CMR with their kiddos!

CMR with their kiddos!

As dawn starts to break, a rustle comes from the trees and we all halt and scream. Reflective, yellow eyes come charging through the bushes and we scream again.

Marnie: “Oh my gosh! What is that?”

This feels like deja vu. This scenario happens quite often. When we began running together, about 11 years ago, we were novice runners. We’d run through the urban streets of Ogden, not realizing three women didn’t belong there. We’d see cars stop at odd places along the street and we’d conjure up crazy scenarios in our heads that the cars must be following us. It seemed to scare Marnie the most, and we could feel her pace quicken. We all knew what she was thinking, “I just have to stay in front of everyone else so the bad guys can’t get me.” Still to this day, Marnie can be persuasive when she thinks we’re in danger, making us dive in the bushes for protection or screaming at the top of our lungs and running faster.

Carsen: “oh my gosh. It was just Dottie.” Dottie is Carsen’s dog that loves the trails as much as she does.

Always laughter and smiles with the CRM.

Always laughter and smiles with the CRM.

We all sigh in relief as our hearts beat unusual fast, all the way up in our throats. We make eye contact and start laughing again. We’ve seen signs of just about every kind of animal up in the Wasatch Mountains that we call home. Encounters with mama moose, large mountain lion tracks, even the small birds on the trail have scared us a time or two. I seem to be the calmest in situations like this. Trying to diffuse the situation like it’s no big deal. Maybe it’s more stupidity and my no-it-all personality taking over.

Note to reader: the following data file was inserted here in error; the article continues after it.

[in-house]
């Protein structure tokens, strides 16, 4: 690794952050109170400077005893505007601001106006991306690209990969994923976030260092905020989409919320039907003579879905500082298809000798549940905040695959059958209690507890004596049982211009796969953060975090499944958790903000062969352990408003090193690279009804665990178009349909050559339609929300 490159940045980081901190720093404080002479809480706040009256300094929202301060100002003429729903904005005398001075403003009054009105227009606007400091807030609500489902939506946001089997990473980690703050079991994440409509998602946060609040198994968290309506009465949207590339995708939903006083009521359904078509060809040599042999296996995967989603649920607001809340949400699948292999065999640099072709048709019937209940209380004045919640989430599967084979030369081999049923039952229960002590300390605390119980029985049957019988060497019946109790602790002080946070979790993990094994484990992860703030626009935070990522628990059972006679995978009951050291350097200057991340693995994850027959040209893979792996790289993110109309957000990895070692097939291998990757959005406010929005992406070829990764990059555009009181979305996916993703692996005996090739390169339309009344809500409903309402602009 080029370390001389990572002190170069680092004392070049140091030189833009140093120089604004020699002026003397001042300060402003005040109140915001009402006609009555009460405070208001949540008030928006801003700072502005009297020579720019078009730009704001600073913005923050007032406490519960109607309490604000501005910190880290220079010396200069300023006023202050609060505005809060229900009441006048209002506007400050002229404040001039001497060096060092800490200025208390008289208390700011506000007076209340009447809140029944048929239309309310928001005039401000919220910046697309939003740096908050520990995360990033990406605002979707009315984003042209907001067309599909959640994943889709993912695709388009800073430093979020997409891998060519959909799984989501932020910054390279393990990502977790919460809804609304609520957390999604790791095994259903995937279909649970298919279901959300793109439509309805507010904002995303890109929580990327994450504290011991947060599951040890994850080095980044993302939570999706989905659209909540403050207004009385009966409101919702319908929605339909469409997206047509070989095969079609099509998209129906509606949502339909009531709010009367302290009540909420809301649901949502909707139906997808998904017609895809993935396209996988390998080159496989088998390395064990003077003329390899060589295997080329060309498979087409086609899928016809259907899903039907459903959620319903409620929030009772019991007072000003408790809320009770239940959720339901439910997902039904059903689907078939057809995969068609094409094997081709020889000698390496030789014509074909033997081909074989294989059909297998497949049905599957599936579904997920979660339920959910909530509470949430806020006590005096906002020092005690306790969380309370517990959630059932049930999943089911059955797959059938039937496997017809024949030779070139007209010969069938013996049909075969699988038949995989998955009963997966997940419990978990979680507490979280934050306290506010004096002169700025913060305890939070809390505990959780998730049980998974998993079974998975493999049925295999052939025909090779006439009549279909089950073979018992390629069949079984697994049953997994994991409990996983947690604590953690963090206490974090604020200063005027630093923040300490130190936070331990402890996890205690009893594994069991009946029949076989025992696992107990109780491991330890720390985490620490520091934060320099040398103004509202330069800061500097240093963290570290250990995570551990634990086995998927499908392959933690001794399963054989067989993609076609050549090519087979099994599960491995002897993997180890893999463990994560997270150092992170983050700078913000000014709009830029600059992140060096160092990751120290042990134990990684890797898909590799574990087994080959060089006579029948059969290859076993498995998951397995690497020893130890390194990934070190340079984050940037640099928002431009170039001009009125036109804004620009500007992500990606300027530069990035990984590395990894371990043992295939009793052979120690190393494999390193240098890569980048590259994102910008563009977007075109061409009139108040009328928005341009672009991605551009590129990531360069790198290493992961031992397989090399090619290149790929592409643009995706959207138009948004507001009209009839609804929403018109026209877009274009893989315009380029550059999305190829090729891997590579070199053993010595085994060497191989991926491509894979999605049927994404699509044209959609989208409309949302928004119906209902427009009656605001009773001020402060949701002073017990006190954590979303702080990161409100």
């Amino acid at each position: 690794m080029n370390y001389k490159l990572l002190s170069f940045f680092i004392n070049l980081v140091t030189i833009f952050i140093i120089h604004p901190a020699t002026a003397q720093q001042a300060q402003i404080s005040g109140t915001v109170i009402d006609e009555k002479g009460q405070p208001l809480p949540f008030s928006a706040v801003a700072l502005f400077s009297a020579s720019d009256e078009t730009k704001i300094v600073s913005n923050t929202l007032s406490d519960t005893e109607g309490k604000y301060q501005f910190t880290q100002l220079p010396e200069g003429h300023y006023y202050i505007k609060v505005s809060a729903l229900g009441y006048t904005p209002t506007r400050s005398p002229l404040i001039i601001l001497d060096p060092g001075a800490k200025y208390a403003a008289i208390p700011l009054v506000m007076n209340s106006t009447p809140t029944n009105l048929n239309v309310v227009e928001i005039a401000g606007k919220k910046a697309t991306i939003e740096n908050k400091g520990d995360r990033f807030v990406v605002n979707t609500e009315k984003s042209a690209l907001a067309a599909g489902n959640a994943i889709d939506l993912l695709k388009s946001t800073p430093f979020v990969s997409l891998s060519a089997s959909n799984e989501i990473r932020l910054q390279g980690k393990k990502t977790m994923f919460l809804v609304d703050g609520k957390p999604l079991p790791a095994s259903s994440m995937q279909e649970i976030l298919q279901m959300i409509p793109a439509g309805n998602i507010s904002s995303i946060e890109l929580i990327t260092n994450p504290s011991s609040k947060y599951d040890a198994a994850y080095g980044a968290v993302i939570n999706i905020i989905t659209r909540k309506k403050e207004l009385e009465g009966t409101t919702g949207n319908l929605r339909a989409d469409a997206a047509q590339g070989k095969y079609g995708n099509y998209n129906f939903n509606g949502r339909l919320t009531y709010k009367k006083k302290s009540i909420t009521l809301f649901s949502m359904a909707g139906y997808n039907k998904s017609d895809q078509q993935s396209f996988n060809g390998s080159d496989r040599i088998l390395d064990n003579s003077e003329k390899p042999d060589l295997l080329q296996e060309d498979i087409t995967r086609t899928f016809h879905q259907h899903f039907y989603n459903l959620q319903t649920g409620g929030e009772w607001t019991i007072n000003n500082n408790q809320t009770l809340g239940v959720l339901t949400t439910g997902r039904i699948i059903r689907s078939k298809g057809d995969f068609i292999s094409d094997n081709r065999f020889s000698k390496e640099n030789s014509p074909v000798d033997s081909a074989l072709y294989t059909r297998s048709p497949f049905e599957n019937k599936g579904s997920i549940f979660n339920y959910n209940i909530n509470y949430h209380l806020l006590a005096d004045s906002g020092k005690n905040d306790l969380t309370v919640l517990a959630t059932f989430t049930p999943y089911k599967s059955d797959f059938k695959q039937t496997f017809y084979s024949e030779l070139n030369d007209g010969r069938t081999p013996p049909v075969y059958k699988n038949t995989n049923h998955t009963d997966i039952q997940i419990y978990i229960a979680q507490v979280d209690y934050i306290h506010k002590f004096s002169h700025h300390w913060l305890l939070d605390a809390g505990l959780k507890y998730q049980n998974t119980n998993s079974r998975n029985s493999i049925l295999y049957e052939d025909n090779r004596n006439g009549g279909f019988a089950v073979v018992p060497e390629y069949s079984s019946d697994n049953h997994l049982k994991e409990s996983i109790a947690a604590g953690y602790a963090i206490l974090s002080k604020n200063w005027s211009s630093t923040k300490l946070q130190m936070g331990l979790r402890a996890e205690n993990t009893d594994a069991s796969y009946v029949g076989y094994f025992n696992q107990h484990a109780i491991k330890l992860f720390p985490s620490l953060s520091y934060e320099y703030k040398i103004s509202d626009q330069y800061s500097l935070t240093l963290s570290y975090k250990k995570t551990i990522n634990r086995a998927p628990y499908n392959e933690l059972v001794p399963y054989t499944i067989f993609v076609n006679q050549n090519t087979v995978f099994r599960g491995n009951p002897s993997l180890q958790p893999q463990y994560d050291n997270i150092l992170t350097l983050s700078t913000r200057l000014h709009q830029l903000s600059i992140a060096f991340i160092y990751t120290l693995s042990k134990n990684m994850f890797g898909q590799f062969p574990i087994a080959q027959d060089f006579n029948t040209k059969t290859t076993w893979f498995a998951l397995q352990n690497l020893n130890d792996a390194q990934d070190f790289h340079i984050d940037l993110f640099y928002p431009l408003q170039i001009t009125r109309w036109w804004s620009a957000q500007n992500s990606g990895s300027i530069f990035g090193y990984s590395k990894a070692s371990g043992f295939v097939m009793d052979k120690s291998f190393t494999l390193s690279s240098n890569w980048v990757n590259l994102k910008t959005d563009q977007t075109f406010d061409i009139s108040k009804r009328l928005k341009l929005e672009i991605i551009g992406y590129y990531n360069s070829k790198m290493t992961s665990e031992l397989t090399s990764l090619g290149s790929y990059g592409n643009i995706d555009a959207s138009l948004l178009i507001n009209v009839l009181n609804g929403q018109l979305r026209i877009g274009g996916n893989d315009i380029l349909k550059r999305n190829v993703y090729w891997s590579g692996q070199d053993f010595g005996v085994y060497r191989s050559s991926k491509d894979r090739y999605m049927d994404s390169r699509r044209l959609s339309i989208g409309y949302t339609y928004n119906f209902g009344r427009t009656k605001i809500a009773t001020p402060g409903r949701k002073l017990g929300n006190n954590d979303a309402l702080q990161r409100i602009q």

We continued up to the saddle to see Ben Lomond Peak to the north and Pineview Reservoir to the east as the sun begins to rise. Yellow wild flowers have bloomed and it looks like a scene from a movie.

Sherry: “The hills are alive…”

Marnie: “with the sound of music…”

Carsen: “ahhhhhh”

Breaking out into song is normal, right? Well, it is for us! If you ran into us on the trails you’d see a group of giggly girls that look like we don’t have a care in the world and that life is simple. For the most part it is, but the stresses of life are forgotten about when we’re up here. You wouldn’t know we have part time jobs, 11 kids between us, and 10 loads of laundry waiting for us at home to be folded. This routine isn’t just about the exercise or the training. It’s more than that. It’s our heaven. It’s our therapy. Everything looks clearer from a mountain top.

Carsen quickens her stride as we come through the fast, straight trail. She has incredible determination and seems to get faster the more miles we run. She’s gotten into her groove training for her first 100 mile race this year. Gulp. 100 miles!? I don’t think we would have thought was possible for one of us a few years ago. Carsen can do it, though. She’s not the kind of person that takes on a challenge or goal and doesn’t give it her best.

We turn the corner to the final climb. We all take off likes it’s the final yards of a race.

Carsen: “Run!!!”

We get to the top and take it all in. Of course, we take some pictures and insta vids. There’s always time for a good picture. Pink and purple sky. It never gets old.

Summit Selfie!

Summit Selfie!

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2 thoughts on “A Trail Run with the Crazy Mother Runners

  1. These girls are the best! So fun and inspiring. Wtg girls!👊🏻💪🏻💦

  2. Pingback: Ultramarathon Daily News | Thurs, May 18 | Ultrarunnerpodcast